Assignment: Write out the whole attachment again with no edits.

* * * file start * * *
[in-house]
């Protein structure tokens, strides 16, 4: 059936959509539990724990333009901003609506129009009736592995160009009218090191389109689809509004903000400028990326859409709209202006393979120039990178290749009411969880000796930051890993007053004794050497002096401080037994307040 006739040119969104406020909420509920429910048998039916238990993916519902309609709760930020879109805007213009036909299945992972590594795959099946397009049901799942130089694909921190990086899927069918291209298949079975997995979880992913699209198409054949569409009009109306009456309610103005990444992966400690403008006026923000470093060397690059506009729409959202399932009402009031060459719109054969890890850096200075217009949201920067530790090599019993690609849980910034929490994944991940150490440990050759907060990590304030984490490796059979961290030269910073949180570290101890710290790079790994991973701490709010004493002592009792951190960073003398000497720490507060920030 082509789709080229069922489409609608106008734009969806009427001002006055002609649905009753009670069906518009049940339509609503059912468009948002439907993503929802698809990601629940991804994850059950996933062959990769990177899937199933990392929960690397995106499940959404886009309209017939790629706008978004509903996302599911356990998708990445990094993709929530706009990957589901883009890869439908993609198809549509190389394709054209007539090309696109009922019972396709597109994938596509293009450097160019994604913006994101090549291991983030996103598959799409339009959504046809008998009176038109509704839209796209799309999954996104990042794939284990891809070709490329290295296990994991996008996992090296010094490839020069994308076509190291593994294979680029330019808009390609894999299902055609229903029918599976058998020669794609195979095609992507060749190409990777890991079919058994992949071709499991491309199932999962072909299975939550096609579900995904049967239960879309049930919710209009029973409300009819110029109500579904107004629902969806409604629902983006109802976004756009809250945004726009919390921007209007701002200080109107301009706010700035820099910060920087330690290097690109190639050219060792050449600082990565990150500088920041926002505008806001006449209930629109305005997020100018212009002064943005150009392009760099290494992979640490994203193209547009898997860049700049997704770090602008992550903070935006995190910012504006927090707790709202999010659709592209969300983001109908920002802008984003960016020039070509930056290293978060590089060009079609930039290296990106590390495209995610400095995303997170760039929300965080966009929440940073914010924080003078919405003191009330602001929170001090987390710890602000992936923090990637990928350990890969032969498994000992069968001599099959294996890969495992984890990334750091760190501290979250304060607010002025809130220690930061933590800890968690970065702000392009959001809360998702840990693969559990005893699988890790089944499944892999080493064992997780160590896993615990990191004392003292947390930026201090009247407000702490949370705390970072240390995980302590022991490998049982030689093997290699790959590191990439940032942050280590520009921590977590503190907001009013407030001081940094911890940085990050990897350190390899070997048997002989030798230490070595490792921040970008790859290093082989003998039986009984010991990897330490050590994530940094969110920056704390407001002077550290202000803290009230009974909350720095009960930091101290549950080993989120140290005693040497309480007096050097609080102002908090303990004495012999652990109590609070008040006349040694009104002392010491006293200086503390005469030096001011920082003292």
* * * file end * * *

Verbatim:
[in-house]
């Protein structure tokens, strides 16, 4: 059936959509539990724990333009901003609506129009009736592995160009009218090191389109689809509004903000400028990326859409709209202006393979120039990178290749009411969880000796930051890993007053004794050497002096401080037994307040 006739040119969104406020909420509920429910048998039916238990993916519902309609709760930020879109805007213009036909299945992972590594795959099946397009049901799942130089694909921190990086899927069918291209298949079975997995979880992913699209198409054949569409009009109306009456309610103005990444992966400690403008006026923000470093060397690059506009729409959202399932009402009031060459719109054969890890850096200075217009949201920067530790090599019993690609849980910034929490994944991940150490440990050759907060990590304030984490490796059979961290030269910073949180570290101890710290790079790994991973701490709010004493002592009792951190960073003398000497720490507060920030 082509789709080229069922489409609608106008734009969806009427001002006055002609649905009753009670069906518009049940339509609503059912468009948002439907993503929802698809990601629940991804994850059950996933062959990769990177899937199933990392929960690397995106499940959404886009309209017939790629706008978004509903996302599911356990998708990445990094993709929530706009990957589901883009890869439908993609198809549509190389394709054209007539090309696109009922019972396709597109994938596509293009450097160019994604913006994101090549291991983030996103598959799409339009959504046809008998009176038109509704839209796209799309999954996104990042794939284990891809070709490329290295296990994991996008996992090296010094490839020069994308076509190291593994294979680029330019808009390609894999299902055609229903029918599976058998020669794609195979095609992507060749190409990777890991079919058994992949071709499991491309199932999962072909299975939550096609579900995904049967239960879309049930919710209009029973409300009819110029109500579904107004629902969806409604629902983006109802976004756009809250945004726009919390921007209007701002200080109107301009706010700035820099910060920087330690290097690109190639050219060792050449600082990565990150500088920041926002505008806001006449209930629109305005997020100018212009002064943005150009392009760099290494992979640490994203193209547009898997860049700049997704770090602008992550903070935006995190910012504006927090707790709202999010659709592209969300983001109908920002802008984003960016020039070509930056290293978060590089060009079609930039290296990106590390495209995610400095995303997170760039929300965080966009929440940073914010924080003078919405003191009330602001929170001090987390710890602000992936923090990637990928350990890969032969498994000992069968001599099959294996890969495992984890990334750091760190501290979250304060607010002025809130220690930061933590800890968690970065702000392009959001809360998702840990693969559990005893699988890790089944499944892999080493064992997780160590896993615990990191004392003292947390930026201090009247407000702490949370705390970072240390995980302590022991490998049982030689093997290699790959590191990439940032942050280590520009921590977590503190907001009013407030001081940094911890940085990050990897350190390899070997048997002989030798230490070595490792921040970008790859290093082989003998039986009984010991990897330490050590994530940094969110920056704390407001002077550290202000803290009230009974909350720095009960930091101290549950080993989120140290005693040497309480007096050097609080102002908090303990004495012999652990109590609070008040006349040694009104002392010491006293200086503390005469030096001011920082003292």